Students with dietary needs find few options at campus cafeteria
By Madison Heiser and Alanah Woodard
Having dietary restrictions can be challenging when finding places that meet one’s dietary needs. At Apache Junction, the cafeteria located in Rogers Student Center, individuals who are vegetarian, vegan or have allergies to dairy, gluten or nuts have found the cafeteria hasn’t met their needs.
Gabriella Mantecon, a sophomore Apache Belle, has found limitations for herself and her teammates who are vegetarian, dairy, gluten and nut-free.
“Oftentimes, I hear from my teammates that the only things they could eat in the caf that day were rice and a salad,” Mantecon said.
While the pizza station in the cafeteria has plain cheese and veggie patties are available at the hamburger station, it can be difficult for those who have dietary restrictions to find a different balanced meal with an efficient amount of protein.
On the TJC dining hall website under “Our Menu Commitment,” it states, “We provide a vegetarian-friendly environment, with a variety of vegetarian or vegan choices.” It goes on to say they account for each student’s dietary needs carefully.
Jim Wood, Aramark food service director at TJC, explained how the cafeteria accommodates dietary restrictions.
“We work with students on an individual basis if they have restrictions and will provide selections to meet the students’ needs,” Wood said. “My goal is to have them feel like they’re coming into their own kitchen.”
Wood explained students with individual dietary needs who are not already accommodated must
communicate with him so their needs can be met.
Finding foods that accommodate students’ dietary restrictions can be expensive. According to the National Library of Medicine, gluten free products are, on average, 242% more expensive than regular products. Additionally, non-dairy milks can cost nearly double the price of regular milk, according to the New York Post.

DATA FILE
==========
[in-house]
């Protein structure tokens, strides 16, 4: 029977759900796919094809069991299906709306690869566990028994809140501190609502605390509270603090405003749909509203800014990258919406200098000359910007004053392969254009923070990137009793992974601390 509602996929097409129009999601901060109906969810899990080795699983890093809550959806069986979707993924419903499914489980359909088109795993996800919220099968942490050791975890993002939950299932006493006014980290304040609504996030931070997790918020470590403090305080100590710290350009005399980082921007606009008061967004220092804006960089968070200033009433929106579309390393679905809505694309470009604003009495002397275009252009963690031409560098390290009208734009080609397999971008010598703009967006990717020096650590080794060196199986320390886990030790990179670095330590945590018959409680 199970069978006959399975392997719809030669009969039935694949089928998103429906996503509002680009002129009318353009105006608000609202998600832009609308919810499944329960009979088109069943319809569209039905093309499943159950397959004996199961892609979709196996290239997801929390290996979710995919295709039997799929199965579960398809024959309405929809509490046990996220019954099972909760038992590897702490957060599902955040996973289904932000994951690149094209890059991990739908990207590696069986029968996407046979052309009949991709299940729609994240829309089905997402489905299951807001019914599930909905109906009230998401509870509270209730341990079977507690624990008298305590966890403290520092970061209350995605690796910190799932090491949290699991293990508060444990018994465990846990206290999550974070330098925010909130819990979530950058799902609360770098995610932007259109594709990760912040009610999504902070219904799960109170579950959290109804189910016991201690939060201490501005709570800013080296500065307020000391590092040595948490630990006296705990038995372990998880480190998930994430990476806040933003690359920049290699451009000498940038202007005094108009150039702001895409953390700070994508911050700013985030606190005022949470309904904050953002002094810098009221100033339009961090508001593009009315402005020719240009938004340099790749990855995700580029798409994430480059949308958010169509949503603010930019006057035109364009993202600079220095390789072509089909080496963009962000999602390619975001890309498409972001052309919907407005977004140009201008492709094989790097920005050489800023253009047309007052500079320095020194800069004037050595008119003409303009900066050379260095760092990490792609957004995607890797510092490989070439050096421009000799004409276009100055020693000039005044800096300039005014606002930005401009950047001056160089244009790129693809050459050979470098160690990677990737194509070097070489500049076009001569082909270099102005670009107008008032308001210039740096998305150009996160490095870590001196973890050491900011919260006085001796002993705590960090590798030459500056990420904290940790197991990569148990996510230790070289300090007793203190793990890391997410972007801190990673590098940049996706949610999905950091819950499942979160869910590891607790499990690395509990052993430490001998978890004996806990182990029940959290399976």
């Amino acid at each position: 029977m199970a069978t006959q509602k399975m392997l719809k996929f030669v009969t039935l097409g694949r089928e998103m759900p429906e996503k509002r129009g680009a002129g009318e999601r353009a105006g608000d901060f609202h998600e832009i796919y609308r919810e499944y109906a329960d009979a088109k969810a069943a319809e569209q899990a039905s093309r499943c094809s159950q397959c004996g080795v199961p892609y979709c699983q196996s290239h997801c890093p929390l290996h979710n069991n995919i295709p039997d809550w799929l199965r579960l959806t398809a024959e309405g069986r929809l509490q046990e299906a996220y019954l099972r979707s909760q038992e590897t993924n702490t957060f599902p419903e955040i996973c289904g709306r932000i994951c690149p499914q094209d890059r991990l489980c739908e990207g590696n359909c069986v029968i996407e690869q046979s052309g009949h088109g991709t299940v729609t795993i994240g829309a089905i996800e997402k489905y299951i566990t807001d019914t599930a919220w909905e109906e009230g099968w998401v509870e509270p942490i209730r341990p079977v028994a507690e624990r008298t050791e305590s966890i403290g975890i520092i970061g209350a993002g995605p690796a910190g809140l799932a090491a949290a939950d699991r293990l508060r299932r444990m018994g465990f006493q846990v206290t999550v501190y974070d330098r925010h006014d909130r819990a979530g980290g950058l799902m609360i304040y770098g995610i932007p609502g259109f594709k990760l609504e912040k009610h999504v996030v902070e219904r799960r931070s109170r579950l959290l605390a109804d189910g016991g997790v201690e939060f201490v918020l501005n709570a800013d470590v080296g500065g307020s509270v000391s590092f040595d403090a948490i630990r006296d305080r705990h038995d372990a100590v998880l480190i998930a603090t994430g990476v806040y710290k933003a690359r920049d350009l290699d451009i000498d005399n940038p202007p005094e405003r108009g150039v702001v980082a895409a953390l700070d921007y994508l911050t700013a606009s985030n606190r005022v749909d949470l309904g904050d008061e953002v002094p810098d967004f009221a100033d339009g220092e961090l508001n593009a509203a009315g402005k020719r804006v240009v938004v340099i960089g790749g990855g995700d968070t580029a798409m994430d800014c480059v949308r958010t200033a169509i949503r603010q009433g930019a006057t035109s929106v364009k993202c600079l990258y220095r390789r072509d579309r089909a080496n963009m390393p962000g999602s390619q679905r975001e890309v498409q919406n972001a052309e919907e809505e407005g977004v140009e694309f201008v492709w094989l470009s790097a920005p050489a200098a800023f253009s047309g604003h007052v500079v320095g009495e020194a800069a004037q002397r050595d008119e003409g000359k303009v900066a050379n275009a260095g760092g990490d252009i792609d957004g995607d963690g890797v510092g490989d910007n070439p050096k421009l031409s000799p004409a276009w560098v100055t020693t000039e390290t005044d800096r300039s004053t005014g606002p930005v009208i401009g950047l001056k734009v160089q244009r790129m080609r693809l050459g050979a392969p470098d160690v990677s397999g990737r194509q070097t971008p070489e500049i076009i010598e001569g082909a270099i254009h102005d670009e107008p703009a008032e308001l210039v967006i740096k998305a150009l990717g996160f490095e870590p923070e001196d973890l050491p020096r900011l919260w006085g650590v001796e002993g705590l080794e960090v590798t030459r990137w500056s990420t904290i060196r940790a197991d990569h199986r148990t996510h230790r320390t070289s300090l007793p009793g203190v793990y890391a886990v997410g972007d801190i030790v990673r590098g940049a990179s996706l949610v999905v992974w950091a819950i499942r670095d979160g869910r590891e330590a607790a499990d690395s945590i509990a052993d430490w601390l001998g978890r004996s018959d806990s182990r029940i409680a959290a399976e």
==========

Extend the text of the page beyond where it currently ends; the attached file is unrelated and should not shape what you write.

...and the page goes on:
TJC offers a variety of meal plans for students to purchase, ranging from platinum (19 meals a week) to the light eater (25 meal swipes a semester.) Each of the five meal plans comes with Apache Bux that can be used at the three on-campus restaurants — Subway, Starbucks and Chick-fil-A, which offer their own menu options accommodating certain dietary restrictions.
“Many of my friends with dietary restrictions are required to have a meal plan that they pay hundreds of dollars for only to not be able to eat fully nutritious or substantial meals,” Mantecon said. “The only issue with this is that the Apache Bux are often not enough to make it through a semester for people who only occasionally switch it up.”
In the cafeteria, there are options for a vegetarian or vegan in the salad bar, along with soups, pasta, pizza and a black bean burger. The TJC menu states a tofu option for tacos, which was the only vegan protein substitute found. Several other options are meatless or replaced with vegetables. But for those who are gluten-free, options are more limited, mostly consisting of salads, soups and cooked vegetables.
“I think a long look at the menu and figuring out what common allergens are in each dish and whether they could be eliminated would be helpful,” Mantecon said. “Posting that information on the window along with the nutritional information would be helpful, as well.”
Many believe the cafeteria should include meals and snacks that are more inclusive of the dietary restrictions of students, allowing individuals to receive a balanced, healthy meal in a comfortable environment by making diet and allergy-friendly options more available.
“Of course, the caf has improved their choices since I’ve been here, but I think they’d benefit from asking those with restrictions what would help them the most,” Mantecon said. “We should accommodate and improve options because these folks are a part of our TJC community.”